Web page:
TUR, Tuerkei, Bursa, The Weave ist ein Mehrzweckbau mit Bueros, Geschaeften und Restaurant. Die handgeformte Naturstein-Fassade aus Patara beige in Form eines Gewebes nimmt bezug auf die Textil-Industrie in Bursa und ist als solche einzigartig. Architektur von Burak Pekoglu 2014 | TUR, Turkey, Bursa, the Weave is a multi purpose building with shops, offices and restaurant. The crafted patara beige natural stone facade in form of a weave gives the building its name and relates to the textile industry in Bursa. Architecture by Burak Pekoglu

Interwoven: A Detailed Look at the Facade of Argul Weave Building in Turkey Designed by Binna and Smart Architecture

In most cases for commercial architecture, a facade could mean the difference between a captivating eye catching building and just another box taking up space. Its an opportunity to lend character and style to a building.

Though, its one thing to design a fancy facade on paper, but, quite another to bring it to life. This feature from archdaily chronicles the process from design through manufacture to final implementation, of the facade for the Argul weave building, a textile distributor in Bursa, Turkey. The innovative facade was designed by Binaa in collaboration with Korean practice, Smart Architecture. Its a combination of steel and stone, using local skills to bring global design to life. Take a look.

Argul Weave is sited in Bursa Turkey located 100km south of Istanbul in the Asia Minor peninsula. Bursa is home to Turkey’s historic and celebrated textile industry which is witnessing a rebirth to position itself as a regional and international leader. Located on the corner of Koklu Cd and Kirkpinar Cd the project site sits at the center of this manufacturing district and is the first in a planned series of interventions to redevelop the area.

The client is a textile distributor with his existing facility directly adjacent to the East of the project site. From its inception the Argul Weave was planned as a mixed-use development to attract international textile businesses to refocus and rebrand the district as a leading manufacturing textile hub. The Weave is 4,500 SQM distributed over three stories with retail on the ground floor, offices on levels two and three and capped off with a rooftop restaurant.

To satisfy the clients vision the design considered the rich tradition of Turkish textiles and their making through the interweaving of individual threads by giant looms. This motif offered a means to integrate the disparate parts of the project into a singular and coherent whole while making a clear statement as to the importance of this district.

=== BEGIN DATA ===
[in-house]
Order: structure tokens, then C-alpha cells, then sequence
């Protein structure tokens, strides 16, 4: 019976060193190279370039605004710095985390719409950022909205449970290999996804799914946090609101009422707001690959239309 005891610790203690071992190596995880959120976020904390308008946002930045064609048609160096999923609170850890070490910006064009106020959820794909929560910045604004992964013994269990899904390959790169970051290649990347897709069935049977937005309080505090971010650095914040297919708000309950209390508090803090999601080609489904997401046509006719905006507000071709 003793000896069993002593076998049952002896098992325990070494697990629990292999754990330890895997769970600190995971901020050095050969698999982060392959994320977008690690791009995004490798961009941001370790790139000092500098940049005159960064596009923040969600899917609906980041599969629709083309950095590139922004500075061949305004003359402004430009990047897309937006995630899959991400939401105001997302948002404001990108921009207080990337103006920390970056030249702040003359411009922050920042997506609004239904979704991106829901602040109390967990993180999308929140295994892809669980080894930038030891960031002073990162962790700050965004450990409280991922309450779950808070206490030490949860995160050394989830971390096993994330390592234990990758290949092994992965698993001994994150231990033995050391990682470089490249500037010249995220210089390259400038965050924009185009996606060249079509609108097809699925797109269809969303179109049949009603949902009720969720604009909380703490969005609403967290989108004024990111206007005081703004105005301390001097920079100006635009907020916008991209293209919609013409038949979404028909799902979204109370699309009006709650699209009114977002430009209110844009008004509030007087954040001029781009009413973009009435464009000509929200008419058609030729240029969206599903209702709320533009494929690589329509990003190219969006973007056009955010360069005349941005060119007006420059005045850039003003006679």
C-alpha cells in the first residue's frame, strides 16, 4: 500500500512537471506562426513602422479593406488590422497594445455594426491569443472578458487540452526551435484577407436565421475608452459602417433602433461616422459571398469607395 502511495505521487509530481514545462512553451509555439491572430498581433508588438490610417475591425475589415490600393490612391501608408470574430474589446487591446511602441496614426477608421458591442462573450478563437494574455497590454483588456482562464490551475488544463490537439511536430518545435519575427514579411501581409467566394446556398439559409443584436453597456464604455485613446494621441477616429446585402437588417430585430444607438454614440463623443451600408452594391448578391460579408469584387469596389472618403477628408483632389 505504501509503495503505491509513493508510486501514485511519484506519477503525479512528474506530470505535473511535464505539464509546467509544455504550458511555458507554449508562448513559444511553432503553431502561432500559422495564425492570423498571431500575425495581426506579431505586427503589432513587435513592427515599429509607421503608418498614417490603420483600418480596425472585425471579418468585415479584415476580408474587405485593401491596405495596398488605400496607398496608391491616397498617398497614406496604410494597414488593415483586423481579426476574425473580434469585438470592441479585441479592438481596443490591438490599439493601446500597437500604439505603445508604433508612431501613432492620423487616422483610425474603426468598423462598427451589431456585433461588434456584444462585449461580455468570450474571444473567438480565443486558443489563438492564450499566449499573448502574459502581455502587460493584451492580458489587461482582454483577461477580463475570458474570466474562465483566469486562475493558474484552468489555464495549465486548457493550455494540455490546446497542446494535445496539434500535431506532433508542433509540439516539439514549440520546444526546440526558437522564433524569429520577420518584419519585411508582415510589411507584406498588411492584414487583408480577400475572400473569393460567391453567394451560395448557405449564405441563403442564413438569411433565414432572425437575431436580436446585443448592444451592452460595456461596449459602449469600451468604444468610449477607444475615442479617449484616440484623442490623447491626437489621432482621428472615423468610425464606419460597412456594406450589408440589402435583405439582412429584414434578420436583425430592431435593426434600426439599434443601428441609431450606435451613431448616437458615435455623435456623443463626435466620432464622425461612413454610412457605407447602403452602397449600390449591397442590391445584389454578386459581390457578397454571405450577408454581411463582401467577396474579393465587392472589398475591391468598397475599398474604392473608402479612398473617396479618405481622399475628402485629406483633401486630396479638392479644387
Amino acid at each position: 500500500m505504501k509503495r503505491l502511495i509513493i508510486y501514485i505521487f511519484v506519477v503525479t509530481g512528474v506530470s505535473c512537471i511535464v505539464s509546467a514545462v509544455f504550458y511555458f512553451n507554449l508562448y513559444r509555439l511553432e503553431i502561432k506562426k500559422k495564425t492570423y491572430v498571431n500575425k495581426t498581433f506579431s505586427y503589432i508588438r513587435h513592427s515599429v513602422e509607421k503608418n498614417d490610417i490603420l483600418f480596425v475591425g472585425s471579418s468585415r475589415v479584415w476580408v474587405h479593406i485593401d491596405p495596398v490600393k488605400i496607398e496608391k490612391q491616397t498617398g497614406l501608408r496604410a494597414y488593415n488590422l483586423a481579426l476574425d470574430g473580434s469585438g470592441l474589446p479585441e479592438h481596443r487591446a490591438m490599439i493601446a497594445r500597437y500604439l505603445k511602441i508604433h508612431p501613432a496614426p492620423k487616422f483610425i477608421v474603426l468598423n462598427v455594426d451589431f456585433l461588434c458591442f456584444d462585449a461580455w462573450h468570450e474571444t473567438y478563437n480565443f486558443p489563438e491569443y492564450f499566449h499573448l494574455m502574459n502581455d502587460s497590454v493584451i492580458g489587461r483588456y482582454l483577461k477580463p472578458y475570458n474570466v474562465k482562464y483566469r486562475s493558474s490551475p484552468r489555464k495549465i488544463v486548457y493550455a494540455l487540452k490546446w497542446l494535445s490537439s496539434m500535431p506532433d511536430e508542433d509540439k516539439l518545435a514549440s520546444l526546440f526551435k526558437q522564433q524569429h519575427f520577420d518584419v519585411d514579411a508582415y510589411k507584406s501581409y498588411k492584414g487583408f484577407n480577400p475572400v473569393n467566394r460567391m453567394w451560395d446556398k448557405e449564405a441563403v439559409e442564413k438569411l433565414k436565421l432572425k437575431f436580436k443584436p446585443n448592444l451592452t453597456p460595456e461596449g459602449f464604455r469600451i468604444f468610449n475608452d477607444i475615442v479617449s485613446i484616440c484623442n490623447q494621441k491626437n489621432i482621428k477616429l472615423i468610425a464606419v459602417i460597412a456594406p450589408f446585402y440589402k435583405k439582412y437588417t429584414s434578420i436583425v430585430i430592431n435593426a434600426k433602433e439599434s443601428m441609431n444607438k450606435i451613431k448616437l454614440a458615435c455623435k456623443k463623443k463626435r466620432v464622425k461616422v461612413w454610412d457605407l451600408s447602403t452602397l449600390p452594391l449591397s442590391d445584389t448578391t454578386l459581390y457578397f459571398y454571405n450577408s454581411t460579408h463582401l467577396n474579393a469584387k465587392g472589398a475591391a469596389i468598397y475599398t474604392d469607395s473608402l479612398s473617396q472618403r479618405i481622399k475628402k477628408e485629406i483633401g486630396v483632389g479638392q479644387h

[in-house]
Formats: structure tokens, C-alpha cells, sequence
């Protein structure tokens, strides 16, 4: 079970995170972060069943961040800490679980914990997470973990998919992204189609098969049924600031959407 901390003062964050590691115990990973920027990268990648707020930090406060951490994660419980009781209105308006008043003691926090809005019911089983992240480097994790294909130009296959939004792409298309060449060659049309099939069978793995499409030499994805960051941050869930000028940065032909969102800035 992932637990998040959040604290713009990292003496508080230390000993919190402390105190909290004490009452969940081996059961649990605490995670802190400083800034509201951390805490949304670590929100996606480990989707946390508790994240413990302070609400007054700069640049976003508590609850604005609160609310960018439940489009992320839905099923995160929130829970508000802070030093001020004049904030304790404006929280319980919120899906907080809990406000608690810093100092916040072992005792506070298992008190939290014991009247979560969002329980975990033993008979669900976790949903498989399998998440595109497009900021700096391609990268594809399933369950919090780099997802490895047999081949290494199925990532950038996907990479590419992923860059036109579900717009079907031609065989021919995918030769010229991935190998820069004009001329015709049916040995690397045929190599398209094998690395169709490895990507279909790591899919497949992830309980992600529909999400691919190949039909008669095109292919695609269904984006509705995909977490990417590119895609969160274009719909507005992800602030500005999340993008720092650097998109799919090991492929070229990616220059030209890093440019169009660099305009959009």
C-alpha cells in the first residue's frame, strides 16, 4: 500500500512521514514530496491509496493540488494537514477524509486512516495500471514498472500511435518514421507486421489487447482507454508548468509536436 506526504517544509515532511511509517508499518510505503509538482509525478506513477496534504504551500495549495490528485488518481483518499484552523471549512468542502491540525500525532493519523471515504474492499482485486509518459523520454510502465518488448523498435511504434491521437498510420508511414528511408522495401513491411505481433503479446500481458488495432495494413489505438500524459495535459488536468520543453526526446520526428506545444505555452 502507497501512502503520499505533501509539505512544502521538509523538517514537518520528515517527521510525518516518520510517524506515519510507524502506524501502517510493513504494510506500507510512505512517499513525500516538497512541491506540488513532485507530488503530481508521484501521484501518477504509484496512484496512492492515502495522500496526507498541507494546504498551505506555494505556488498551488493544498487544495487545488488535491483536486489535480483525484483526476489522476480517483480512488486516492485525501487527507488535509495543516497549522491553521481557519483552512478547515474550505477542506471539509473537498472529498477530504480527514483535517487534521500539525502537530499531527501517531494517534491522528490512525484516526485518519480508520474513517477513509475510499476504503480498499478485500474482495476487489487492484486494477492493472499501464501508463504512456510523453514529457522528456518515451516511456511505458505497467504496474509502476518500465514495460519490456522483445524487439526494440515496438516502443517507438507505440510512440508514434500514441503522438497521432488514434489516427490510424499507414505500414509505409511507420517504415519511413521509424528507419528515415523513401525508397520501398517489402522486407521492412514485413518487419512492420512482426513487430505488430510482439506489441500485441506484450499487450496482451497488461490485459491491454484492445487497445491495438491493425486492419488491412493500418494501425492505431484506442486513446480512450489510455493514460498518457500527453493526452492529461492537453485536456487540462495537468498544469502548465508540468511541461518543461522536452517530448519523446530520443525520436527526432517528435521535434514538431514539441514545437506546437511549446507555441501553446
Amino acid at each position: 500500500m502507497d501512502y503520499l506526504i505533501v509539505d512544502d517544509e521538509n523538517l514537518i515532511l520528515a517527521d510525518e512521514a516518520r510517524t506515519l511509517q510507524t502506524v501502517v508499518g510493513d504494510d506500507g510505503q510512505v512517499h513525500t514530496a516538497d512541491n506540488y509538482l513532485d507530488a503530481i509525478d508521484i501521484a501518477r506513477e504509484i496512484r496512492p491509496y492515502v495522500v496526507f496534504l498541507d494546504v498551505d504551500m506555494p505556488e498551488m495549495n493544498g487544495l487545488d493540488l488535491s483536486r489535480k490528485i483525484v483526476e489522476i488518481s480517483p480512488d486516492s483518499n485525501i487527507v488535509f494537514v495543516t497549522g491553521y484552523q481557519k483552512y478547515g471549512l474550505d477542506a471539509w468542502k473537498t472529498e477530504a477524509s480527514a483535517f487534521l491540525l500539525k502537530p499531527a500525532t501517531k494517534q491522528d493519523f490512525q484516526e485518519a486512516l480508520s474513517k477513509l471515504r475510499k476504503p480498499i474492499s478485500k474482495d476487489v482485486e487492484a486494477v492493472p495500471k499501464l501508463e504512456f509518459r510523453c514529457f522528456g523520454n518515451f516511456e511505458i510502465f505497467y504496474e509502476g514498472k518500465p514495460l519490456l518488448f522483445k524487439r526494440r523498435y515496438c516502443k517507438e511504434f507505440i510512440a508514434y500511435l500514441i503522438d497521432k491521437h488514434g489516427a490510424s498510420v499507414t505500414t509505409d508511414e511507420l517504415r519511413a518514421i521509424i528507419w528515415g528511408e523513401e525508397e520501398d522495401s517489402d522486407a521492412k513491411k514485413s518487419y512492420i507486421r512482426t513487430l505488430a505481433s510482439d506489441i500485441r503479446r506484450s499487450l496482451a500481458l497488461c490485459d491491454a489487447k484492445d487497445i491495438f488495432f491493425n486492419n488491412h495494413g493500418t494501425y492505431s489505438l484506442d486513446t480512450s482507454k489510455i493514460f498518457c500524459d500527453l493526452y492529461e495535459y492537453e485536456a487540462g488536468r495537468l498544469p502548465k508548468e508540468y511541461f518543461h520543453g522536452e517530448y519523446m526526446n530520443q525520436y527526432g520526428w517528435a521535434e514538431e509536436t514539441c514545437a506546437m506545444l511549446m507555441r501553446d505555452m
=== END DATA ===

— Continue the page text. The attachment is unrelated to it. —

The material palette was kept to a minimum to emphasize the continuity and plasticity of the design. Patara Marble quarried from Burdur, Turkey and fabricated in Afyon forms the sinuous banding of the façade. Dark red marble from the Turkish Aegean region forms the buildings plinth and reddish brown Iroko wood from West Africa clads the inner areas of the weave. As one walks along the façade its undulations create a changing rhythmical pattern that are enhanced by the continuous play of light and shadow evolving throughout the day.

On the interior the Iroko wood of the façade projects in on the ground floor to form fully glazed entry vestibule vitrines creating a warm transition between exterior and interior. Levels two and three are animated by the alternating in and out and up and down of the façade banding that creates a unique and asymmetric view for every window opening. The vertical strands of the façade terminate at the rooftop forming crenellations from between which is a serial framing of the surrounding district and the distant Uludag Mountains that anchor the city.

The designs execution relied on a unique and collaborative process that included a diverse group of team members situated in different regions and continents. Digital technologies were tailored to adapt to local practices for fabrication and construction. Master digital models were used to fine tune and control all geometries and construction assemblies and also used as a means to evaluate costs.

Often time’s constraints from the fabricators were fed back into the model to further tune the geometries and design as required. As in the design the overall process can be conceived as an interwoven collaboration of actors located in distinct geographies. Research, design and execution fed each other in parallel progressions throughout the project that led to the realization of the Argul Weave.

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